Item Number:9 Date: 07/23/2018 PAKISTAN - VIOLENCE CONTINUES TO TARGET CANDIDATES AHEAD OF ELECTIONS; 3 DIE IN SUICIDE BOMBING (JUL 23/PAKTODAY)  PAKISTAN TODAY -- At least three people have been killed in an attack targeting a Pakistani parliamentary candidate in northern Pakistan, reports Pakistan Today.   On Sunday, a suicide bomber hit the car of Ikramullah Gandapur as he returned to his home in Dera Ismail Khan district in Khyber Pakhtunkhwa province, reported Geo News (Pakistan).   Gandapur and one of his guards later succumbed to their wounds.   The former provincial agriculture minister was a member of opposition leader Imran Khan's Tahrike-e-Insaf party (PTI).   Gandapur's brother was also killed by a suicide bomber in October 2013.   In a statement, the Tehrik-e-Taliban Pakistan (TTP), also known as the Pakistani Taliban, claimed responsibility for the attack.   "Ikram Gandapur was wanted for having been responsible for the killing of tens of Taliban members," said a TTP spokesperson quoted by Al Jazeera (Qatar).   Gandapur is one of hundreds of people who have been killed in attacks targeting candidates ahead of Pakistan's general elections on July 25
  Item Number:10 Date: 07/23/2018 SOMALIA - AL-SHABAAB CLAIMS 27 SOLDIERS KILLED IN ATTACK SOUTH OF KISMAYO (JUL 23/GAROWE)  GAROWE ONLINE -- Militants from the Al-Shabaab militant group have launched a major attack on an army base in southern Somalia, reports Garowe Online (Somalia).   At dawn on Monday, the attackers launched their operation with a truck bomb at the gate of the base in Saguni village, which is 31 miles (50 km) south of Kismayo.   The truck bomb was destroyed before reaching its target, said witnesses.   In a statement, Al-Shabaab claimed to have killed 27 government soldiers and wounded 30. Other witnesses said that three government troops and seven Al-Shabaab fighters were killed.   The group often inflates casualty counts.   The militant group claimed the battle was a rout, with soldiers fleeing into the jungle.   A Somali military officer in Kismayo told Reuters that the military was sending reinforcements to the area.   Al-Shabaab attacked the same base in June, injuring seven soldiers, noted Radio Shabelle (Somalia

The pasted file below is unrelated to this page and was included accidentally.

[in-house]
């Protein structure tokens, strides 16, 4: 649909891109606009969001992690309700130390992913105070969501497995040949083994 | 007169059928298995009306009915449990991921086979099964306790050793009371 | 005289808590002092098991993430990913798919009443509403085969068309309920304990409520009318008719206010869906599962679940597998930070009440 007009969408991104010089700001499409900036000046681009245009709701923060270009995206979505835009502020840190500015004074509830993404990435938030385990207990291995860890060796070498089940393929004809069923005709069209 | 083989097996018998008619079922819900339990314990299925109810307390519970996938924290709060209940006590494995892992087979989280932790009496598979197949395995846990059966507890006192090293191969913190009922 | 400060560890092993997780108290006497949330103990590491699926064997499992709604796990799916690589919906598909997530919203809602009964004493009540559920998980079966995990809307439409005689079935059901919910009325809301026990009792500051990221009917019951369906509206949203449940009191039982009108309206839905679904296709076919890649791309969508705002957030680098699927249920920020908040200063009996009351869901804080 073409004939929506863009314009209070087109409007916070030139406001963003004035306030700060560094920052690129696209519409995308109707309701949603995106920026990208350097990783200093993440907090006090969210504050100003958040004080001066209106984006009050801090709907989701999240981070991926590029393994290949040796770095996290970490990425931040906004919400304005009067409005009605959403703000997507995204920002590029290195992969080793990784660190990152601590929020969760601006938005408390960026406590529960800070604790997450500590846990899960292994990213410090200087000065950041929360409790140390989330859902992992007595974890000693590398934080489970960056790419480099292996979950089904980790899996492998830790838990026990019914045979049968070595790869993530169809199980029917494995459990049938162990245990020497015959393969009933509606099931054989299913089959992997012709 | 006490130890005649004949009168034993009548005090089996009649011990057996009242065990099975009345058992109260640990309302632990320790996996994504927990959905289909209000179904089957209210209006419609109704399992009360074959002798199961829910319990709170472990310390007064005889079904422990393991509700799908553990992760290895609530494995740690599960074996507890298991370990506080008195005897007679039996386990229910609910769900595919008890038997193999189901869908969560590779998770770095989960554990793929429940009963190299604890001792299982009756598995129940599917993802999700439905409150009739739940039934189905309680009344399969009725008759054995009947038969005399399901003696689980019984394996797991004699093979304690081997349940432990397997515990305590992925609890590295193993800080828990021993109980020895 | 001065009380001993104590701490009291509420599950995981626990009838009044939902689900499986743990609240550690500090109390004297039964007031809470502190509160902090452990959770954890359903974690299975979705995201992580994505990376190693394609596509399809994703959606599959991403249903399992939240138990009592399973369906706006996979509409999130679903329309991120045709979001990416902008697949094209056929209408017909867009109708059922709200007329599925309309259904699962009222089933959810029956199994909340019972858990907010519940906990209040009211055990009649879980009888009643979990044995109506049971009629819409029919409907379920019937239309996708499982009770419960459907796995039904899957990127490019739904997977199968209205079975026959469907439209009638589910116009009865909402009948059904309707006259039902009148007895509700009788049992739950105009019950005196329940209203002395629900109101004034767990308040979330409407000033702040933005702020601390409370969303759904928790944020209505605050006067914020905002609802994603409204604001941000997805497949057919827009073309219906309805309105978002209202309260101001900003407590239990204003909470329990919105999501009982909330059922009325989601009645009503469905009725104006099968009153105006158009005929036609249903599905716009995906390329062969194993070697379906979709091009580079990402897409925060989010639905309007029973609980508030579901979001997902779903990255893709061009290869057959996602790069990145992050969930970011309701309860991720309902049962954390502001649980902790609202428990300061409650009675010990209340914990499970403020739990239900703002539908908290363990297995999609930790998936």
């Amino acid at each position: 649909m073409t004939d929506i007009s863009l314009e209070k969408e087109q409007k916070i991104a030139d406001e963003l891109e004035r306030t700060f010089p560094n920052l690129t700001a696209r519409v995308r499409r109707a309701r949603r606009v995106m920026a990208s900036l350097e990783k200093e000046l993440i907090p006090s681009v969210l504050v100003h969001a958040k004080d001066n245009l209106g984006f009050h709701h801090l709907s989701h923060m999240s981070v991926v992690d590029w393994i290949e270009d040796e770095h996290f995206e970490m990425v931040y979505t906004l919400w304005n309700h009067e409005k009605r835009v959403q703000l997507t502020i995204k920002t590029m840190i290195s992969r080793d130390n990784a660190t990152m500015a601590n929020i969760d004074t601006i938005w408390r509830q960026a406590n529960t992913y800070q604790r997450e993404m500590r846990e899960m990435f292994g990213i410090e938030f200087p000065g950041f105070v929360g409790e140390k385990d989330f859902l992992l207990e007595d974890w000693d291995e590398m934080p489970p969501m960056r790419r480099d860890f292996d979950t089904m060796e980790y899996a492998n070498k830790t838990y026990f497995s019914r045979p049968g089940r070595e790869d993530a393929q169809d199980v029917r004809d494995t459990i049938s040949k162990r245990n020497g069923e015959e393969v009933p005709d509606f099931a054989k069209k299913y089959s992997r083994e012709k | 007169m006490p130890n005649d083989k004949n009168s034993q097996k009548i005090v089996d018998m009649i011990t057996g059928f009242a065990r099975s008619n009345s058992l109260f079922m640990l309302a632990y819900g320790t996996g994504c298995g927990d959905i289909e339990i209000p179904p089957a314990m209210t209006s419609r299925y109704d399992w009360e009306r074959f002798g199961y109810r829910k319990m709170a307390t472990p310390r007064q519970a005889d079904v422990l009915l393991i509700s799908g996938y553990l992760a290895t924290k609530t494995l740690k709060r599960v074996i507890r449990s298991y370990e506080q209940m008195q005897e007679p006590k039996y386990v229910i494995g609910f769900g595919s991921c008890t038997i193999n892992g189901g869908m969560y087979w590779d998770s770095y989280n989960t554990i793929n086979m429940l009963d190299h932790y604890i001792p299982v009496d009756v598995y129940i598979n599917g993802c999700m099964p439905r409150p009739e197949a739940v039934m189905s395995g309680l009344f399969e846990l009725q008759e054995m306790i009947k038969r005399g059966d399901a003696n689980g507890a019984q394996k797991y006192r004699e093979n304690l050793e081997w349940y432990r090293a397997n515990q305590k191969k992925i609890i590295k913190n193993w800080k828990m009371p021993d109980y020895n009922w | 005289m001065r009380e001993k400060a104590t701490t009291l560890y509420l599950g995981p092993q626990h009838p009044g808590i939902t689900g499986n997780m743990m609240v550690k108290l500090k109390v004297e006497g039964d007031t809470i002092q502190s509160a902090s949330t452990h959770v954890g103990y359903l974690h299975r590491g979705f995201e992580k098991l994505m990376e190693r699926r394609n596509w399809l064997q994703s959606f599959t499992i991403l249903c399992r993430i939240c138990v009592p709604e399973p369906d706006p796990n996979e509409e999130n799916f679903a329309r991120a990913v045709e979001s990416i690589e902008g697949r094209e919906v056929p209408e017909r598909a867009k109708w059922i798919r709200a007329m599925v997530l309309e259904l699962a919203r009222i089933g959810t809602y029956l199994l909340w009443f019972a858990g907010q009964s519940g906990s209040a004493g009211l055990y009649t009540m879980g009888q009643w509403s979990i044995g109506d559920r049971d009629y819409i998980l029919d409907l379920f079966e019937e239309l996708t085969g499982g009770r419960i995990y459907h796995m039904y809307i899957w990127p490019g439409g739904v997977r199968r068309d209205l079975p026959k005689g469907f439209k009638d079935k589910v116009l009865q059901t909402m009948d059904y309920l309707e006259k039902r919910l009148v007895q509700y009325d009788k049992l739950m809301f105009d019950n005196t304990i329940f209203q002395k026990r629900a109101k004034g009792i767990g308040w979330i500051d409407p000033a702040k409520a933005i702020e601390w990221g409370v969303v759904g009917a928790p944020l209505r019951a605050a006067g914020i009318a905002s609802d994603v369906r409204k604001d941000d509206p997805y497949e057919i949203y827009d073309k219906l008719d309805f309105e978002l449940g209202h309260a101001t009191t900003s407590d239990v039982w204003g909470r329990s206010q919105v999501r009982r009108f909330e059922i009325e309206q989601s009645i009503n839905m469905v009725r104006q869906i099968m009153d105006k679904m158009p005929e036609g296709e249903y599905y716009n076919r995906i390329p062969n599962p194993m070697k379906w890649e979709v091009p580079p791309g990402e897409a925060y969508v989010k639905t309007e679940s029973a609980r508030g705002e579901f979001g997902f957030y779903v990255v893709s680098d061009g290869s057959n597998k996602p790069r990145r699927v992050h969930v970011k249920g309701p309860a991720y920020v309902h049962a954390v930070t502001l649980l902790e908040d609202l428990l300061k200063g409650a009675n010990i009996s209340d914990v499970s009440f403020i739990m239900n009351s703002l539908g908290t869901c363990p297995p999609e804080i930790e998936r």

Item Number:14 Date: 07/23/2018 USA - BOEING RACKS UP CHINOOK HELICOPTER WORK (JUL 23/RW)  ROTOR & WING -- The Pentagon has awarded Boeing several contracts for its Chinook heavy-lift helicopters, reports Rotor & Wing International.   A $131 million contract awarded on July 11 covered four MH-47G Block II helicopters, with an estimated completion date of 2020. The deal launched production of the Block II helicopters for the U.S. Special Operations Command (SOCOM). Production is slated to run for around a decade, the magazine said.   A $264 million deal followed on July 18 for engineering support for MH-47 aircraft operated by SOCOM.   Finally, on July 19, the Dept. of Defense announced a $181 million contract with Boeing for six CH-47F Block I helicopters for the U.S. Army. The deal includes options for up to 150 aircraft for domestic or Foreign Military Sales customers. Work under that contract is scheduled to be completed by the end of 2022
Item Number:16 Date: 07/23/2018 YEMEN - SUSPECTED U.S. DRONE STRIKE KILLS 3 MILITANTS (JUL 23/ANADOLU)  ANADOLU NEWS AGENCY -- At least three suspected militants have been killed and one injured in what is believed to be a U.S. drone strike in central Yemen, reports Turkey's state-run Anadolu Agency.   The unnamed group was holding a meeting in the Rawda district, Marib province, when it was struck, a security officer told the news agency on Monday.   The identities of the suspected militants have not yet been released.   There has been no official statement from the U.S. on the operation.   U.S. strikes in Yemen typically target fighters from Al-Qaida in the Arabian Peninsula (AQAP), which has thrived in the chaos of the ongoing war between the Saudi-led coalition and Houthi rebels.